Past Numerical Analysis Group Internal Seminar

12 October 2021
14:30
Gian Antonucci
Abstract

Over the last few decades, scientists have conducted extensive research on parallelisation in time, which appears to be a promising way to provide additional parallelism when parallelisation in space saturates before all parallel resources have been used. For the simulations of interest to the Culham Centre of Fusion Energy (CCFE), however, time parallelisation is highly non-trivial, because the exponential divergence of nearby trajectories makes it hard for time-parallel numerical integration to achieve convergence. In this talk we present our results for the convergence analysis of parallel-in-time algorithms on nonlinear problems, focussing on what is widely accepted to be the prototypical parallel-in-time method, the Parareal algorithm. Next, we introduce a new error function to measure convergence based on the maximal Lyapunov exponents, and show how it improves the overall parallel speedup when compared to the traditional check used in the literature. We conclude by mentioning how the above tools can help us design and analyse a novel algorithm for the long-time integration of chaotic systems that uses time-parallel algorithms as a sub-procedure.

  • Numerical Analysis Group Internal Seminar
12 October 2021
14:00
Andy Wathen
Abstract

The solution of systems of linear(ized) equations lies at the heart of many problems in Scientific Computing. In particular for large systems, iterative methods are a primary approach. For many symmetric (or self-adjoint) systems, there are effective solution methods based on the Conjugate Gradient method (for definite problems) or minres (for indefinite problems) in combination with an appropriate preconditioner, which is required in almost all cases. For nonsymmetric systems there are two principal lines of attack: the use of a nonsymmetric iterative method such as gmres, or tranformation into a symmetric problem via the normal equations. In either case, an appropriate preconditioner is generally required. We consider the possibilities here, particularly the idea of preconditioning the normal equations via approximations to the original nonsymmetric matrix. We highlight dangers that readily arise in this approach. Our comments also apply in the context of linear least squares problems as we will explain.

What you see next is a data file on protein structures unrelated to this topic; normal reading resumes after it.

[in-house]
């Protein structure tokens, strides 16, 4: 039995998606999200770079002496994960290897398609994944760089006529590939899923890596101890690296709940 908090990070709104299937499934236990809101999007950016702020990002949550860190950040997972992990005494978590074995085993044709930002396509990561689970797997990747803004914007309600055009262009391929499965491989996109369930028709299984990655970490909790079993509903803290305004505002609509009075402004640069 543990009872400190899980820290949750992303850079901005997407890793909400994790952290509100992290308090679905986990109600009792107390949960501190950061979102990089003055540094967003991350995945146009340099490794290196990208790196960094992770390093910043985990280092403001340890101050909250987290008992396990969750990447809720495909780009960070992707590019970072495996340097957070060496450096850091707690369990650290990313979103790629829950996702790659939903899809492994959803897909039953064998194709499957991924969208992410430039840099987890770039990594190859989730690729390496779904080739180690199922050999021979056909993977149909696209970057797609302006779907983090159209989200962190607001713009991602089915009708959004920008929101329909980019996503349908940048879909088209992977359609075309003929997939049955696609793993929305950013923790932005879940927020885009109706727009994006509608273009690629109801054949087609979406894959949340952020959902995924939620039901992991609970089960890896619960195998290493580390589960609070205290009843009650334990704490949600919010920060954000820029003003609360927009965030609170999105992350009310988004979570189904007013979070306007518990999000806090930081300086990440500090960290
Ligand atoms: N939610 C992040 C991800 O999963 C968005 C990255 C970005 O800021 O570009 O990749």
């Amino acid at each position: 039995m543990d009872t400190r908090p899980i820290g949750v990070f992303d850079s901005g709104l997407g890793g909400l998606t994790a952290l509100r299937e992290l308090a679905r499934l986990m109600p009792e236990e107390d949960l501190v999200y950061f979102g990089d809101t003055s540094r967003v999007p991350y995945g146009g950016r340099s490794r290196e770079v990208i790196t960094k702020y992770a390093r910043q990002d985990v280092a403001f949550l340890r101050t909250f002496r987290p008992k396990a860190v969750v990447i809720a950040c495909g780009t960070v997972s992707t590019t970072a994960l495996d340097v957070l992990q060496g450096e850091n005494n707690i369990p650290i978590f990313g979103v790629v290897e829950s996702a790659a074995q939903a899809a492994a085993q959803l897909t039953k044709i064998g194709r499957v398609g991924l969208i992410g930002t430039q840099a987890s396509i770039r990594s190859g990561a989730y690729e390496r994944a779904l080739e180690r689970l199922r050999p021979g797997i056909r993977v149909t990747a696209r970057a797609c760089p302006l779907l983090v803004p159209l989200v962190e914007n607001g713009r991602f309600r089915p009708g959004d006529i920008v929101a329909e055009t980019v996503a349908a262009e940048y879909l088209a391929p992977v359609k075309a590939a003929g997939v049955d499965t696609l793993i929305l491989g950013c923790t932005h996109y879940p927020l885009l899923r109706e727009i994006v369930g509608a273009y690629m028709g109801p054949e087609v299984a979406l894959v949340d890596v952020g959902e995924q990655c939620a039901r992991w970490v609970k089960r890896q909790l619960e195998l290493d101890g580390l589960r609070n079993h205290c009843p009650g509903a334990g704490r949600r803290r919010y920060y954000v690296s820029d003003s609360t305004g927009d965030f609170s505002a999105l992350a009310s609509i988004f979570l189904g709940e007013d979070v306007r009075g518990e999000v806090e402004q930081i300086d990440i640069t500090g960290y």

• Numerical Analysis Group Internal Seminar
15 June 2021
14:30
Katy Clough
Abstract

Numerical relativity allows us to simulate the behaviour of regions of space and time where gravity is strong and dynamical. For example, it allows us to calculate precisely the gravitational waveform that should be generated by the merger of two inspiralling black holes. Since the first detection of gravitational waves from such an event in 2015, banks of numerical relativity “templates” have been used to extract further information from noisy data streams. In this talk I will give an overview of the field - what are we simulating, why, and what are the main challenges, past and future.

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A link for this talk will be sent to our mailing list a day or two in advance.  If you are not on the list and wish to be sent a link, please contact trefethen@maths.ox.ac.uk.

  • Numerical Analysis Group Internal Seminar
1 June 2021
14:30
Abstract

Mixed-precision algorithms combine low- and high-precision computations in order to benefit from the performance gains of reduced-precision while retaining good accuracy. In this talk we focus on explicit stabilised Runge-Kutta (ESRK) methods for parabolic PDEs as they are especially amenable to a mixed-precision treatment. However, some of the concepts we present can be extended more generally to Runge-Kutta (RK) methods in general.